Once upon a time, Buford Highway was the place to go for ethnic food and new culinary experiences. But, in the past five years, the quality of many standbys went downhill and new restaurants chose fresher — and further — locations to open, including Duluth, Tucker, and Suwanee. This migration was especially true when it came to Korean restaurants — namely those focused on barbecue. Even in Duluth, where Korean barbecue abounds, finding a restaurant that uses charcoal instead of propane is tough — the flavor imparted by coals is far superior. Not all Korean barbecue restaurants are created equal. Some serve a lesser product because there is now an expectation of value at Korean barbecue restaurants — a by-product of the all-you-can-eat trend that began around the time Duluth's Iron Age opened in 2010. But, for those of us searching for superior meat plus charcoal, 678's meat is hard to beat.
You'll know you've reached 678 by its unique, illuminated sign featuring a goofy-looking Korean guy holding a platter of meat and giving you a thumbs up. Who is this guy and why is his face all over the restaurant? He's Kang Ho-Dong, a famous entertainer from Korea and owner of the 678 franchise with locations in Los Angeles, Atlanta, Hawaii, and Manila. When I say his face is everywhere, I mean everywhere: on posters, anime-looking drawings on the walls, on the menu, and, most importantly, on the life-size cutout that greets you at the door. Snapping a photo with Ho-Dong is almost mandatory before leaving. Seating is limited, which means if you come during a dinner rush — on weekend nights in particular — there can be a lengthy wait. They do, however, take reservations, so make one and save yourself the torture of waiting as the smell of sizzling beef wafts toward your nose like those squiggly cartoon aroma lines. As the night wears on, the ventilation fans stop working as well as they should and things can get a little smoky. Not so smoky that it's unpleasant, but I wouldn't recommend bringing your small children. Best make this a parents' night out.
The space is bare-bones but in that cool, industrial way many modern Korean restaurants adhere to these days. You'll find lots of sleek wood, shiny poured-concrete floors, a huge screen playing an endless stream of colorful Korean pop videos, and cubbyhole booths set around charcoal grills that are slightly different from those to which you may be accustomed. There's a ravine set around each grill that holds a small portion of kimchi, while another section is filled with a scallion-studded raw egg mixture poured out of a large metal kettle by your server. As your meal progresses, the egg cooks and puffs up like an ethereal soufflé. It's fun to spoon out hot bites in between pieces of meat.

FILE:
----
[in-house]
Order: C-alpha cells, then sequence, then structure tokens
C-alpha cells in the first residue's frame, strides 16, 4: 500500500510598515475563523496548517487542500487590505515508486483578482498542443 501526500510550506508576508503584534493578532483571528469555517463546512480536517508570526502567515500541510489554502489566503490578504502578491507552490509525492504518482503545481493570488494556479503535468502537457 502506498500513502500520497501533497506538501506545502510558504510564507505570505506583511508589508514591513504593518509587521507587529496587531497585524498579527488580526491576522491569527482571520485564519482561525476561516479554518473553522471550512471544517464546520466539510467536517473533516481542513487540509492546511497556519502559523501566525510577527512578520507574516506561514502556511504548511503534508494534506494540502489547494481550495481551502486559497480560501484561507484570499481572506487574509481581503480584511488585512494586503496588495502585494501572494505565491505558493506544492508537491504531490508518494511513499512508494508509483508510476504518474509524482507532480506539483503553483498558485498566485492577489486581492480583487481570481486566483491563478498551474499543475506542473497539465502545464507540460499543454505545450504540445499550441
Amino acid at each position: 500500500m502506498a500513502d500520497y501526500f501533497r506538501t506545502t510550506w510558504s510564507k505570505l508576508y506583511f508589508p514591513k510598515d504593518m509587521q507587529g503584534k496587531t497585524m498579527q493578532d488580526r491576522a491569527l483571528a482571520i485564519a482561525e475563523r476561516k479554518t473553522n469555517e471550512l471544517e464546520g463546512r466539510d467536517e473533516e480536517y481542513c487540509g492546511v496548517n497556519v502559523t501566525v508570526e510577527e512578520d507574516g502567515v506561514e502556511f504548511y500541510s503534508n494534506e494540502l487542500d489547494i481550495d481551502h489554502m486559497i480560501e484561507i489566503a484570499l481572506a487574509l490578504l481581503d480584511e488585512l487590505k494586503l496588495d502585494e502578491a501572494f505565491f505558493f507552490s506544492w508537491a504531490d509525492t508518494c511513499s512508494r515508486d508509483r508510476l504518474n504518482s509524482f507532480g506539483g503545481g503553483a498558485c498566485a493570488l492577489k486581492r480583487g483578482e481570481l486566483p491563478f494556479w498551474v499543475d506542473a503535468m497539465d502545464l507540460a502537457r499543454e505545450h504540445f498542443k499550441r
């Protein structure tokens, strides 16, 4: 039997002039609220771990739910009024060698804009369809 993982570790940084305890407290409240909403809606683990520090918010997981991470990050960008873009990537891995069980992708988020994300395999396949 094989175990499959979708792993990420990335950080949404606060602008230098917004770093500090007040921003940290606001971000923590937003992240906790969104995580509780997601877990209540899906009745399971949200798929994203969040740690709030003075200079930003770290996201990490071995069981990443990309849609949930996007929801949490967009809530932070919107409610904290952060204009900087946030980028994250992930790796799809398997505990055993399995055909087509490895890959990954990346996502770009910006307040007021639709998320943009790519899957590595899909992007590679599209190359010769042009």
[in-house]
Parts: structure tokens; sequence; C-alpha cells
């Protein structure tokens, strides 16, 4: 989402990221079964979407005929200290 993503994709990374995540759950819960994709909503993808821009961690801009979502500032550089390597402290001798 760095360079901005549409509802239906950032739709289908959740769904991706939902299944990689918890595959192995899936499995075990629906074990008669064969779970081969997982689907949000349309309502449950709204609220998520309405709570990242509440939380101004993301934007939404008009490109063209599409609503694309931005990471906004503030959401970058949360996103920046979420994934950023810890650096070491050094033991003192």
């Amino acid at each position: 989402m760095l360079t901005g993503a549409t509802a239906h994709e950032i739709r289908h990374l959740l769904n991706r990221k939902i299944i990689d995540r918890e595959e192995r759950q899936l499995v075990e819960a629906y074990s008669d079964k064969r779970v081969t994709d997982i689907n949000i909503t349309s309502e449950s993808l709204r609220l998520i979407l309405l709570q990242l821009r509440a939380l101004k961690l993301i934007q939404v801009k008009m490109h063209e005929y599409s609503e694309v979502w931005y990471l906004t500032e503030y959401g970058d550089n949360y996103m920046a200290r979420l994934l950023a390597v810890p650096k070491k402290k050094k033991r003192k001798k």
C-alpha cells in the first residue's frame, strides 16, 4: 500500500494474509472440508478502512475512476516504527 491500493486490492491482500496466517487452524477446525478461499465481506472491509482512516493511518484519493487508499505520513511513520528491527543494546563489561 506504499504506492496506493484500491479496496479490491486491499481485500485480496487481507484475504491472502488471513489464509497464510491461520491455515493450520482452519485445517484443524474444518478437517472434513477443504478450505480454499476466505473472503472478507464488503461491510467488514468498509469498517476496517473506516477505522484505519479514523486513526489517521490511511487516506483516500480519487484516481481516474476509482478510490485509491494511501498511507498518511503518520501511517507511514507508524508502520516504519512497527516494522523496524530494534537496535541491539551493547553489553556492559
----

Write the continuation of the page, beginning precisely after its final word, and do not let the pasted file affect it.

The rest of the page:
Speaking of meat, the menu can be a little overwhelming if you are ravenous and ready for instant gratification. One side is filled with numerous pork and beef options, some stews, soups, and a handful of drinks — weak beer and wine choices included. The other side lists choices such as an all-you-can-eat pork meal and combination dinners including beef and pork. If you go a la carte, be advised: The portions here are smaller than the Atlanta average by about 75 percent. It may seem building your order from scratch is a good way to go, but I've found the all-you-can-eat or combination options are your best bet and will save you money. The cost ($25.99 or $29.99) is only a little more expensive than one order of pork and you have the benefit of variety.
Whatever you decide, the meat is always tender and fresh-tasting — the spicy bean paste pork is a favorite — and the marinades are on point. You'll find the standard lettuce leaves and accoutrements for eating the meat wrap-style as well. If beef is on your mind, and you've got a group of three or more, the combination dinners (starting at $79.99) offer a huge assortment of cuts such as thinly sliced beef and marinated short ribs. The longer you linger, the more times your coals and grates are changed so everything is cooked evenly and tastes clean. The price of your meal includes a huge vat of spicy noodle soup served at the end of the meal to settle your stomach and knock out any remaining hunger you may think you still have. One of the key deciding factors on whether a KBBQ spot is worthy is its banchan (the various side dishes that come with your meal). At 678, the assortment is standard: sweet fish cake, broccoli in spicy sauce, pickled chunks of daikon radish, seasoned bean sprouts, cabbage kimchi, and that supremely vinegary, sesame-oil laced romaine lettuce and scallion salad. I could make a meal of that salad and gorgeous meat alone.
The only drawback to this exceptional KBBQ restaurant is that service can be a little hands-off once dinner gets started. There is, however, a push button to call a server over should you need more of anything. It is perhaps one of the best advancements in dining we owe to Korea and I suggest you use it freely. At these prices, you should get what you want.